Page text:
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A Love Most Dangerous

Another wonderful story from Martin.


Early in April 2013 I sat at the computer wondering what to write. I had just finished the first draft of ‘Blood of Ironside’ and put it away for a rest before I started on the second draft.

I thought I might write a short story. I put my fingers on the keyboard and wrote this:

To be a servant at the court of King Henry is to live with your heart in your mouth. This is so whether you are young or old, male or female. I am young and I am female. So the danger to me is considerable. The danger is the more acute because I am pretty and the Queen is in the last month of her confinement.

I sat back bemused. Who was talking? I knew when the period was, more or less. But I was writing from the point of view of a girl…

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Guest post from Seumas Gallacher

Welcome to the first ever guest post to this ever growing, educational and enlightening blog.  My guest, the first ever by the way, is noted blogger and author Seumas Gallacher.  Welcome Seumas.


Seumas Gallacher…Author Background

Seumas Gallacher was born in the cradle of the Govan shipyards in Glasgow in the so-called ‘bad old days’, which were really the greatest of days, where everybody was a true character of note.

An early career as a trainee banker led to a spell in London, where his pretence to be a missionary converting the English fell on deaf ears.

Escape to the Far East in 1980 opened up access to cultures and societies on a global scale, eventually bringing the realisation that the world is simply one large, extended village.

The lifelong desire to write resulted in THE VIOLIN MAN’S LEGACY, the first in a planned series. Seumas’ sequel novel, VENGEANCE WEARS BLACK was launched in early July 2012. The third, SAVAGE PAYBACK, was released in late 2013 with at least two other books to follow in the same vein. Ebook downloads on his novels exceed 70,000 to date.

Seumas lives in Abu Dhabi in the United Arab Emirates.

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…Authors…why bother doing a Blog?…

…yeez can slice and dice umpteen different approaches to maintaining a Blog… as a writer, the conventional wisdom tell yeez it helps to get yeez ‘presence’… well, I think there’s also as many definitions of ‘presence’ as yeez can think of… this ol’ Jurassic’s been scribbling away at this Blog thing for a coupla years now, and must confess the driving force for maintaining it has gradually changed… initially I knew as much about blogging as I did about Mexican knitting patterns or Persian Hieroglyphics… in pursuit of extending readership reach, the Blog was an addendum to the other SOSYAL NETWURKIN channels I dabble with… Twitter, Facebook, Goodreads, and LinkedIn… I laptop-tapped maybe twice a week, with no rhythm or purpose, no base, no direction… then a few things started to click, mentally, not just on the Mac… the content, which the cognoscenti will tell yeez is paramount, began to take shape… a regularity of style evolved… the crime thrillers lived in the novels, and that can be pretty heavy-duty violent stuff… and any quill-scraper knows it’s vital to have your ‘Author’s Voice’ in the books… I found the Blog forming into an intrinsically different kind of writing… much like cartoons cater to short-term attention from readers, so also, most Blogs attract the same probable eyeball time… ideally for me, anything between 300 and 400 WURDS is plenty, but that’s not set in stone… the Blog becomes the ‘Author’s Brand’… a brand is by definition recognizable… mine attempts to be the tongue-in-cheek, humorous, reflective flow of consciousness of a comparative newbie… an independent, self-publishing plume-pusher… an old f*rt from a separate career, stumbling through the maze that is the new-fangled reality called the Internet… and somehow coming out the other side, still bewildered, but surviving, hopefully successfully… populating the Blog occasionally are a couple of characters, Mabel, and Matron… Mabel is best described as an almost imaginary presence, somewhat akin to the invisible rabbit, Harvey, that the great actor James Stewart conversed with in the movie of the same name… that allows for ‘asides’ and commentary to flow… Matron is the character who keeps the writer in check occasionally by the administering of a huge syringe loaded with no-one quite knows what, and it’s impossible to tell whether or not she’s also a figment of the writer’s addled brain… the biggest change in the impact the Blog has on me is that it permits me to indulge another kind of writing from the novels, and doing it almost daily dictates a discipline I welcome… it now also connects automatically with all my other SOSYAL NETWURK linkages, hitting a possible 14,000+ readers for every Blog Post… and most importantly… IT’S FUN and I’m LUVVIN IT!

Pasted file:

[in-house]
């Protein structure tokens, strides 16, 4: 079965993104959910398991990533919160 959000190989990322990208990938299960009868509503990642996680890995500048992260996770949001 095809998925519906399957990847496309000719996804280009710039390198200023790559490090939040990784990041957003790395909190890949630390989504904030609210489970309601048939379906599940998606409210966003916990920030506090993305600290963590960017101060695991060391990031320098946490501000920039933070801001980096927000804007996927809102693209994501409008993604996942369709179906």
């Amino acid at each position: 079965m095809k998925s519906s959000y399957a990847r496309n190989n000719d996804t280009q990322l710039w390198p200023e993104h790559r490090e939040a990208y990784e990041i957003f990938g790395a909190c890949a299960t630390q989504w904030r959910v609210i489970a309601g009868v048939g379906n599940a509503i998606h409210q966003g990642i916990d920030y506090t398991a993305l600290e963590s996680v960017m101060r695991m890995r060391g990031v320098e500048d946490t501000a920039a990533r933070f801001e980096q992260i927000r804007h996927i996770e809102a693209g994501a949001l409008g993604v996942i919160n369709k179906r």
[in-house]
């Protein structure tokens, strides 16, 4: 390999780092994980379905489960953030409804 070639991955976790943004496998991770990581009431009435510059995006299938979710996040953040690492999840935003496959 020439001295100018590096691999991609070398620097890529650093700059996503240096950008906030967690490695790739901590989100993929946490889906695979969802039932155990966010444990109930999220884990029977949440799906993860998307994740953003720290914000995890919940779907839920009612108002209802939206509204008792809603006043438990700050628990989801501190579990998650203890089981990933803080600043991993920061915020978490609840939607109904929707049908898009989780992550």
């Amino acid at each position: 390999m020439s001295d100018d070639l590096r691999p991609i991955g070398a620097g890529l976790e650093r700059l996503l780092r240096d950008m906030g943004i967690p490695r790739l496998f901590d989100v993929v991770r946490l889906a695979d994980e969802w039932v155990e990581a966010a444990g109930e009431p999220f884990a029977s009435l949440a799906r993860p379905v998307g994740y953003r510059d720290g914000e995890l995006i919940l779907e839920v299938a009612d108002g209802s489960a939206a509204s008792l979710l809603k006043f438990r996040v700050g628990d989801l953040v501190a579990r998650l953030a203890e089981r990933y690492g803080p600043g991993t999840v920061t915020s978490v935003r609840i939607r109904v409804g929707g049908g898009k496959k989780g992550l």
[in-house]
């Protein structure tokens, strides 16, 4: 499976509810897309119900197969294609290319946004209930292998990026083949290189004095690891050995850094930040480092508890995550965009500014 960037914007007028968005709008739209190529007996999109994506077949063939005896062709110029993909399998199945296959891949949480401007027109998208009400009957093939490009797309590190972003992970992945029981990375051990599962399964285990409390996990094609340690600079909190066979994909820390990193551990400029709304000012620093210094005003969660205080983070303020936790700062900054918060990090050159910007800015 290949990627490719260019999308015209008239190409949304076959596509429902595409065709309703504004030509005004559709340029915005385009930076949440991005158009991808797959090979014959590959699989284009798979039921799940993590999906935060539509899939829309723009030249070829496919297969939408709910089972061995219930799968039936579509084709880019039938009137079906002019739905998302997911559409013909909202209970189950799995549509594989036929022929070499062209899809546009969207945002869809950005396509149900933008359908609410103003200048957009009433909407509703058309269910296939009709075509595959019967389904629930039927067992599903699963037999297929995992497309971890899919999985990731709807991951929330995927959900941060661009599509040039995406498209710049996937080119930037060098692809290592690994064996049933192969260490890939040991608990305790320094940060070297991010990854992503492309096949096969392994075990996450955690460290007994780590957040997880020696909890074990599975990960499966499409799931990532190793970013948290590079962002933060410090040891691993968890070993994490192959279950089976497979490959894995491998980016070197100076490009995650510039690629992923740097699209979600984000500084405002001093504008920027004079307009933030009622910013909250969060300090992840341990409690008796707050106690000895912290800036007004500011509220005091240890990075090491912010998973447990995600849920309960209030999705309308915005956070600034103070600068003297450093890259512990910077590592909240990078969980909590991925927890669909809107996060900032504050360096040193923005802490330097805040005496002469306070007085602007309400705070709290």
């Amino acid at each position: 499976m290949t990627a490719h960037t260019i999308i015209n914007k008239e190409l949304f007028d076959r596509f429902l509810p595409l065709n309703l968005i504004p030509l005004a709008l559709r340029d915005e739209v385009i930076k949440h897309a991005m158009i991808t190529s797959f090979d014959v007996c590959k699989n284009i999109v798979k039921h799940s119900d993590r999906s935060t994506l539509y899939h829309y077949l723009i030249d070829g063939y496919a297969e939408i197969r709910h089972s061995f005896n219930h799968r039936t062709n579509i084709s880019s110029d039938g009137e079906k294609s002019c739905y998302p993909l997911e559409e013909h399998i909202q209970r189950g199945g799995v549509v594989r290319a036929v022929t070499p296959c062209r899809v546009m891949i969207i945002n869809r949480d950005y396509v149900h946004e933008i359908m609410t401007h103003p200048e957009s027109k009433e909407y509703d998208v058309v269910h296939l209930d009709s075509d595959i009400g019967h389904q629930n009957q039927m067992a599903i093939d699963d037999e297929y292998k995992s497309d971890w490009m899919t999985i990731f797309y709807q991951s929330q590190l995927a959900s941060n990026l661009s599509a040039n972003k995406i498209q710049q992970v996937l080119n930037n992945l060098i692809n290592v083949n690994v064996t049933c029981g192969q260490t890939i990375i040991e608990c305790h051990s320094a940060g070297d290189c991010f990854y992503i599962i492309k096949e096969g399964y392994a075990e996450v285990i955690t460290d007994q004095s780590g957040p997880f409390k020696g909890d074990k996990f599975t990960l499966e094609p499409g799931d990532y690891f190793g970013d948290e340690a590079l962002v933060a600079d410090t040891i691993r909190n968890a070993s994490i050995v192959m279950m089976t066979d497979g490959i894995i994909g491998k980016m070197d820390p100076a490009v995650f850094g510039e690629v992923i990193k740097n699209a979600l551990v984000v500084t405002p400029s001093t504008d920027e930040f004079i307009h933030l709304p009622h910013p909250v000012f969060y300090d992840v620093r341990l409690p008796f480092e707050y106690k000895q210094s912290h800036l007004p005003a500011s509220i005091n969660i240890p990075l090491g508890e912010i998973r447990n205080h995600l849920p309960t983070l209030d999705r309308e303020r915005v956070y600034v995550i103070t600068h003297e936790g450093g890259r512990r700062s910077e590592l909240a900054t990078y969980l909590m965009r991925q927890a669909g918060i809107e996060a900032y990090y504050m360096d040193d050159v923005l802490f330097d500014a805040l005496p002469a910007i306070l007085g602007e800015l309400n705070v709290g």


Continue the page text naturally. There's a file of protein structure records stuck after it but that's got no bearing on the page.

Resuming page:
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Amazon Links for SAVAGE PAYBACK